Native History: Grand Teton National Park Created on Shoshone Homeland
This Date in Native History: On February 26, 1929, President Calvin Coolidge signed a bill to create Grand Teton National Park, setting aside a 96,000-acre tract of land that included the magnificent Teton mountain range and six glacial lakes in northwest Wyoming.
It was the first step in a controversial, 52-year journey that led to the park’s present-day dimensions of 310,000 acres. The land, which park spokeswoman Jackie Skaggs called “a park of purity,” includes part of the Snake River, the broad valley of Jackson Hole and the regal, iconic mountain peaks that rise nearly 7,000 feet above the valley floor.
“We are a park that evolved through controversy and eventually compromise,” Skaggs said. “There was a lot of political intrigue in the creation of the present-day park.”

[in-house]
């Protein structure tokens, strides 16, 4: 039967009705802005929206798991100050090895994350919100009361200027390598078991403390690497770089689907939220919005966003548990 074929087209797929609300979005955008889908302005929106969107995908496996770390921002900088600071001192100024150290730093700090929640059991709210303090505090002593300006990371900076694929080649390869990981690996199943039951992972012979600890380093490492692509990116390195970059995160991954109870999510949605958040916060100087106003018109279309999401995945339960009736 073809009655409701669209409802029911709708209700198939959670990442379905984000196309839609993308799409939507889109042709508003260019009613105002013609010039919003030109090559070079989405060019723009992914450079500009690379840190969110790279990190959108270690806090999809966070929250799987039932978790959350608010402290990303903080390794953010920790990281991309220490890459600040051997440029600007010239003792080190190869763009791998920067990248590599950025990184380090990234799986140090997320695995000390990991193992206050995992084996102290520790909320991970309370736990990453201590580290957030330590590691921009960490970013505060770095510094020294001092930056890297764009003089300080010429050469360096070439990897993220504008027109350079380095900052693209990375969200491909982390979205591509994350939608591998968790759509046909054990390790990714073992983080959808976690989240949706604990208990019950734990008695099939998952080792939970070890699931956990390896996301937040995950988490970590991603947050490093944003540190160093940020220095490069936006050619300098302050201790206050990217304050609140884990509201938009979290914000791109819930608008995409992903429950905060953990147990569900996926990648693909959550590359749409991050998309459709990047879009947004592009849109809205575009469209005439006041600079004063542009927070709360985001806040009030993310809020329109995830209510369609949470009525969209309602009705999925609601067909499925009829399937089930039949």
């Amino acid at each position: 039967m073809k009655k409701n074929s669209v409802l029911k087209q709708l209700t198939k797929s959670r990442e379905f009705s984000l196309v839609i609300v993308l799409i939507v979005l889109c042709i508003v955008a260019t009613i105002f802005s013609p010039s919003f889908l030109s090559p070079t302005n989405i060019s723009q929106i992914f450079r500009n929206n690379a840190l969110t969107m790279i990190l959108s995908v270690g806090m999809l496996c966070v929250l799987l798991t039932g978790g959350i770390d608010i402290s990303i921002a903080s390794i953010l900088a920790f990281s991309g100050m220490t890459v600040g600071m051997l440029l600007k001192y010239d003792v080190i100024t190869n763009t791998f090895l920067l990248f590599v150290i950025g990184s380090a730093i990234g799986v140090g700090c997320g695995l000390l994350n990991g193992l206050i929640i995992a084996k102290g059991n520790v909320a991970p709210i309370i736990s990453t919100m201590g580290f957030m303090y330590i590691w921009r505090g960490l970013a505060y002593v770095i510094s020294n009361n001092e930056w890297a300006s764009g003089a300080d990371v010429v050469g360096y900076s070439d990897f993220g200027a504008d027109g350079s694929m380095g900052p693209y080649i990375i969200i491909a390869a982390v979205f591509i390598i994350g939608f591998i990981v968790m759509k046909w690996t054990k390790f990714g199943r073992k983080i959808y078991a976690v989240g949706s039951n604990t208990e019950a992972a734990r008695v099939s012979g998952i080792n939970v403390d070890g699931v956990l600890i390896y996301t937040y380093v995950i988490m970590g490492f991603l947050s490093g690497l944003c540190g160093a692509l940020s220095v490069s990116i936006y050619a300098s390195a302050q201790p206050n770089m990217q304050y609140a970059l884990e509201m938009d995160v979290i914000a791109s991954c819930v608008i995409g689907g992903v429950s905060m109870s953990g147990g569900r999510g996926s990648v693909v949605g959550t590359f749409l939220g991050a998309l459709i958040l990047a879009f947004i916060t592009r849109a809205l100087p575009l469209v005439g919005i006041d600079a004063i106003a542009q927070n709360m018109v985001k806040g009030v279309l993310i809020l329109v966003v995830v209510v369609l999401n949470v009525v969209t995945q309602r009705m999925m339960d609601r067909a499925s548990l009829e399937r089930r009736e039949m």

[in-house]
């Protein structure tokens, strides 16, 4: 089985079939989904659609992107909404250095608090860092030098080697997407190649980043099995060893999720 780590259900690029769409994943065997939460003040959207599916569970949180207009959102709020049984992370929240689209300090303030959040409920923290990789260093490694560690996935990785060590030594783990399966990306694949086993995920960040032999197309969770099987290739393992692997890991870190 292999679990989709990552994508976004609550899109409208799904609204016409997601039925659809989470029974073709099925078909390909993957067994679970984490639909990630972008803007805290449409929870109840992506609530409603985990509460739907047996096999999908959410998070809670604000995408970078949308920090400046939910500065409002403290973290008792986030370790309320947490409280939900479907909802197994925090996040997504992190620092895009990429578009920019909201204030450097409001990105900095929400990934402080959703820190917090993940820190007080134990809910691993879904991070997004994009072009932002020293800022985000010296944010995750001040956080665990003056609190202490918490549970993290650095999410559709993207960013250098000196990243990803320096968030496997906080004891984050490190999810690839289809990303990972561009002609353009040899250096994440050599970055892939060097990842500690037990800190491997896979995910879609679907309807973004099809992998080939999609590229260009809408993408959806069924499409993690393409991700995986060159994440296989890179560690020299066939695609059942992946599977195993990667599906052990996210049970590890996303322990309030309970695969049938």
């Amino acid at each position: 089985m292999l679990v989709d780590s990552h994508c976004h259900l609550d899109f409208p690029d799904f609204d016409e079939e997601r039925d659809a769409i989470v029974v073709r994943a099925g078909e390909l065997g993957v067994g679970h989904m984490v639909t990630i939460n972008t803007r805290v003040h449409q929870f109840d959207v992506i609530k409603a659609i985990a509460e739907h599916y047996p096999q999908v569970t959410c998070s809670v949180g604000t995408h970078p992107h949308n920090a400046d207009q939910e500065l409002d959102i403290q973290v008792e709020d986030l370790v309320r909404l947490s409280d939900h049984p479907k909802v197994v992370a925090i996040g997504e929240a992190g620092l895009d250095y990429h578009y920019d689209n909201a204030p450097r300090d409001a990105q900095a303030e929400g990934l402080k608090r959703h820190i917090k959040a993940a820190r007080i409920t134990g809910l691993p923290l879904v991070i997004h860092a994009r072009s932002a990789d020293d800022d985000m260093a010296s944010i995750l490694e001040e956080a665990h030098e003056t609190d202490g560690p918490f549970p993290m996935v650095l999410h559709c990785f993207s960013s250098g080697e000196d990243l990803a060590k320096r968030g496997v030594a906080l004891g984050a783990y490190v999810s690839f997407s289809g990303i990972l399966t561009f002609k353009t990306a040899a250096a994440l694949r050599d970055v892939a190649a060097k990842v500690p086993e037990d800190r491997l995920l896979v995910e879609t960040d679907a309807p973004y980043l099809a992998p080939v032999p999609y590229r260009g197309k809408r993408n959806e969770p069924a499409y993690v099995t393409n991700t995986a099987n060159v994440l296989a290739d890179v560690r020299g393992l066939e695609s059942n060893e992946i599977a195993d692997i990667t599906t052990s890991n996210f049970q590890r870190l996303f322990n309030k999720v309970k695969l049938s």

The Teton Range—which comprises the grand, middle and south peaks, along with Mount Owen, Teewinot Mountain and Mount Moran—is part of the ancestral homeland of the Shoshone people, who used the Native word teewinot to describe the range’s “many pinnacles.”
That name is a sharp contrast to les trois tetons, which is attributed to French explorers in the early 1800s who looked at the mountains and called them “the three teats.”
The earliest evidence of indigenous people in the area dates back more than 10,000 years, said Laine Thom, a park ranger and naturalist at Grand Teton National Park. Before white settlers arrived in 1884, the nomadic Shoshone people occupied the area for thousands of years.
“They didn’t live there year-round because of the long, hard winters,” said Thom, who is Shoshone, Goshute and Paiute. “In the summer, they followed game there. They also gathered different types of vegetation for medicine and food.”
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